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New Router Malware with Destructive Capabilities

New Router Malware with Destructive Capabilities - VPNFilter

Unlike most other IoT threats, malware can survive reboot

A new threat which targets a range of routers and NAS devices is capable of knocking out infected devices by rendering them unusable. The malware, known as VPNFilter, is unlike most other IoT threats because it is capable of maintaining a persistent presence on an infected device, even after a reboot. VPNFilter has a range of capabilities including spying on traffic being routed through the device. Its creators appear to have a particular interest in SCADA industrial control systems, creating a module which specifically intercepts Modbus SCADA communications.

According to new research from Cisco Talos, activity surrounding the malware has stepped up in recent weeks and the attackers appear to be particularly interested in targets in Ukraine. While VPNFilter has spread widely, data from Symantec's honeypots and sensors indicate that unlike other IoT threats such as Mirai, it does not appear to be scanning and indiscriminately attempting to infect every vulnerable device globally.

Q: What devices are known to be affected by VPNFilter?

A: To date, VPNFilter is known to be capable of infecting enterprise and small office/home office routers from Linksys, MikroTik, Netgear, and TP-Link, as well as QNAP network-attached storage (NAS) devices. These include:

Linksys E1200

Linksys E2500

Linksys WRVS4400N

Mikrotik RouterOS for Cloud Core Routers: Versions 1016, 1036, and 1072

Netgear DGN2200

Netgear R6400

Netgear R7000

Netgear R8000

Netgear WNR1000

Netgear WNR2000

QNAP TS251

QNAP TS439 Pro

Other QNAP NAS devices running QTS software

TP-Link R600VPN

Q: How does VPNFilter infect affected devices?

A: Most of the devices targeted are known to use default credentials and/or have known exploits, particularly for older versions. There is no indication at present that the exploit of zero-day vulnerabilities is involved in spreading the threat.

Q: What does VPNFilter do to an infected device?

A: VPNFilter is a multi-staged piece of malware. Stage 1 is installed first and is used to maintain a persistent presence on the infected device and will contact a command and control (C&C) server to download further modules.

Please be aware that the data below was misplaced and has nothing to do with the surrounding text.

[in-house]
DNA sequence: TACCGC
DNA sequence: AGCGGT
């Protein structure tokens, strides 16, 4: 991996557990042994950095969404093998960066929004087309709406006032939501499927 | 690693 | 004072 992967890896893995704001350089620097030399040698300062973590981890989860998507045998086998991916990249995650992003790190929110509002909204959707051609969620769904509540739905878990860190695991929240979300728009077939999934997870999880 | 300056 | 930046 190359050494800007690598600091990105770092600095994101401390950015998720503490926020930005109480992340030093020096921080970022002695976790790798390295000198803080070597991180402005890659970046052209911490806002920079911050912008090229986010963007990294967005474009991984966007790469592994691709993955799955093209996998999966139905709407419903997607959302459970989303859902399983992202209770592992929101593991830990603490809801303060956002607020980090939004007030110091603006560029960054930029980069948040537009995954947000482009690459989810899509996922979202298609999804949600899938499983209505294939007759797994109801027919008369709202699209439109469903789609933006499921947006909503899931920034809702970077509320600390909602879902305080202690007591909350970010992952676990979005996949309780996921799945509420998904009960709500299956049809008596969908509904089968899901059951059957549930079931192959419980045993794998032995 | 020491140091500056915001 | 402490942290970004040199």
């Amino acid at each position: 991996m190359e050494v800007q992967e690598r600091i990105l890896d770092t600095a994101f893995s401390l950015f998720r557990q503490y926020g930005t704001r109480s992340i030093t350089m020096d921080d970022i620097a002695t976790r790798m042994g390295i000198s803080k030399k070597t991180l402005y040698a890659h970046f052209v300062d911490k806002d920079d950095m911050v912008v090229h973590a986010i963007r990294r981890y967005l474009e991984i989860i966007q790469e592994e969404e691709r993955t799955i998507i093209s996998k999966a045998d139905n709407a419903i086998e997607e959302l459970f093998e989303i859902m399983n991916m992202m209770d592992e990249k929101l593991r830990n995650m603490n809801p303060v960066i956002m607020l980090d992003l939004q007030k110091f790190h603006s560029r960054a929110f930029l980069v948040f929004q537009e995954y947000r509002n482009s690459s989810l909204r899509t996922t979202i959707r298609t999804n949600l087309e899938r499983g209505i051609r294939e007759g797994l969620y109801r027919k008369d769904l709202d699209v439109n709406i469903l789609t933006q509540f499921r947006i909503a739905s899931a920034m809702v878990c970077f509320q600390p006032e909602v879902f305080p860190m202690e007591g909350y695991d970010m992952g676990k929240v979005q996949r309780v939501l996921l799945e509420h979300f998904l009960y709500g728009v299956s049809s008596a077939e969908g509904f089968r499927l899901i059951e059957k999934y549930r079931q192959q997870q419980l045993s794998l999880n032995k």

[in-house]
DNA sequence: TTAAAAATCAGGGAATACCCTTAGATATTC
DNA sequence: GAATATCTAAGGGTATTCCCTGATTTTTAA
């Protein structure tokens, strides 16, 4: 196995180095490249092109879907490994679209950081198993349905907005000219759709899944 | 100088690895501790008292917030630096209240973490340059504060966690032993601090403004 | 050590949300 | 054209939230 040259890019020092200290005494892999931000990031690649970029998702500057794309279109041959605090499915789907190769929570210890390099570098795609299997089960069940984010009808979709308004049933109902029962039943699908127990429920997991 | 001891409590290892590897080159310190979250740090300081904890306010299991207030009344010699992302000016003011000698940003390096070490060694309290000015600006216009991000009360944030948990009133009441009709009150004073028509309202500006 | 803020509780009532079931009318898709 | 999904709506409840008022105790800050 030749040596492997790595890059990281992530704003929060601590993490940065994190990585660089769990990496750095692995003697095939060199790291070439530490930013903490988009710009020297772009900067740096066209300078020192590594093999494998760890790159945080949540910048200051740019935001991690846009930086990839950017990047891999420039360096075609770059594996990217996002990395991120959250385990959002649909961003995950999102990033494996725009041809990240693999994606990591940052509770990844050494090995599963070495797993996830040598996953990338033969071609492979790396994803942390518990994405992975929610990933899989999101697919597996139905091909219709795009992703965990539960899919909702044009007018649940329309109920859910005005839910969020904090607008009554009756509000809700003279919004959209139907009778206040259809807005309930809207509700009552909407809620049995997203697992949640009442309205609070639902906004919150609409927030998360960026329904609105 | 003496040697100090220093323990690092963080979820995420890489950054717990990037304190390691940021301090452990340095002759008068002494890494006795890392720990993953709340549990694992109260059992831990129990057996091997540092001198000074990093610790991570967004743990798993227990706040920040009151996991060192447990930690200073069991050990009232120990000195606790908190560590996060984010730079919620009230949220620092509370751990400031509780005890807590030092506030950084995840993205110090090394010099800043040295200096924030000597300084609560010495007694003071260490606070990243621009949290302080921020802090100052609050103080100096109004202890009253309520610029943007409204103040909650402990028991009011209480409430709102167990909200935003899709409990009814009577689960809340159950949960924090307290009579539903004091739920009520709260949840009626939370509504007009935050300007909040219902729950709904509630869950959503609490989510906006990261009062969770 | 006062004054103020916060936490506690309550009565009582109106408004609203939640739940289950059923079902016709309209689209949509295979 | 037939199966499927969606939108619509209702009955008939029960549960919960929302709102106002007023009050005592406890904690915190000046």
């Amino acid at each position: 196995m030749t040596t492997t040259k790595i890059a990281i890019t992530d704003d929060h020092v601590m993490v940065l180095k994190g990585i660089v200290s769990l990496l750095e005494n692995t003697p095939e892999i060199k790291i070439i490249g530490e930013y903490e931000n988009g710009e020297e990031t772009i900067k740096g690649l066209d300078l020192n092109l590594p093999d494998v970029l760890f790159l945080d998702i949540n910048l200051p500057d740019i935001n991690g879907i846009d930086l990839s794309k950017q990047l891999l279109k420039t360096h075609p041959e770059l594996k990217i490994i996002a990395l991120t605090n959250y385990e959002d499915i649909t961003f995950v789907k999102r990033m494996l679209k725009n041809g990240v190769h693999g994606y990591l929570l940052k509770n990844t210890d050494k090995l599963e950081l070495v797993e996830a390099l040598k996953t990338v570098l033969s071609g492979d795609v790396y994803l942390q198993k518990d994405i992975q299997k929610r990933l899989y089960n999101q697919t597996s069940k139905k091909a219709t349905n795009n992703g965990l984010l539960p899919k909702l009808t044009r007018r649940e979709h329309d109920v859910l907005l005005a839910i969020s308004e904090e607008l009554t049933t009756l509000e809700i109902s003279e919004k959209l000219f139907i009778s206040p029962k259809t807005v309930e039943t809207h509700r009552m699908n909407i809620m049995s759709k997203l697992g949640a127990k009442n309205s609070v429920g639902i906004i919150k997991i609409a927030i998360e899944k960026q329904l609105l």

Stage 2 contains the main payload and is capable of file collection, command execution, data exfiltration, and device management. It also has a destructive capability and can effectively “brick” the device if it receives a command from the attackers. It does this by overwriting a section of the device’s firmware and rebooting, rendering it unusable.

There are several known Stage 3 modules, which act as plugins for Stage 2. These include a packet sniffer for spying on traffic that is routed through the device, including theft of website credentials and monitoring of Modbus SCADA protocols. Another Stage 3 module allows Stage 2 to communicate using Tor.

Q: If I own an affected device, what should I do?

A: Users of affected devices are advised to reboot them immediately. If the device is infected with VPNFilter, rebooting will remove Stage 2 and any Stage 3 elements present on the device. This will (temporarily at least) remove the destructive component of VPNFilter. However, if infected, the continuing presence of Stage 1 means that Stages 2 and 3 can be reinstalled by the attackers.

You should then apply the latest available patches to affected devices and ensure that none use default credentials.

Q: If Stage 1 of VPNFilter persists even after a reboot, is there any way of removing it?

A: Yes. Performing a hard reset of the device, which restores factory settings, should wipe it clean and remove Stage 1. With most devices this can be done by pressing and holding a small reset switch when power cycling the device. However, bear in mind that any configuration details or credentials stored on the router should be backed up as these will be wiped by a hard reset.

Q: What do the attackers intend to do with VPNFilter’s destructive capability?

A: This is currently unknown. One possibility is using it for disruptive purposes, by bricking a large number of infected devices. Another possibility is more selective use to cover up evidence of attacks.

Acknowledgement: Symantec wishes to thank Cisco Talos and the Cyber Threat Alliance for sharing information on this threat in advance of publication.

UPDATE: Netgear is advising customers that, in addition to applying the latest firmware updates and changing default passwords, users should ensure that remote management is turned off on their router. Remote management is turned off by default and can only be turned on using the router’s advanced settings. To turn it off, they should go to www.routerlogin.net in their browser and log in using their admin credentials. From there, they should click “Advanced” followed by “Remote Management”. If the check box for “Turn Remote Management On” is selected, clear it and click "Apply" to save changes.


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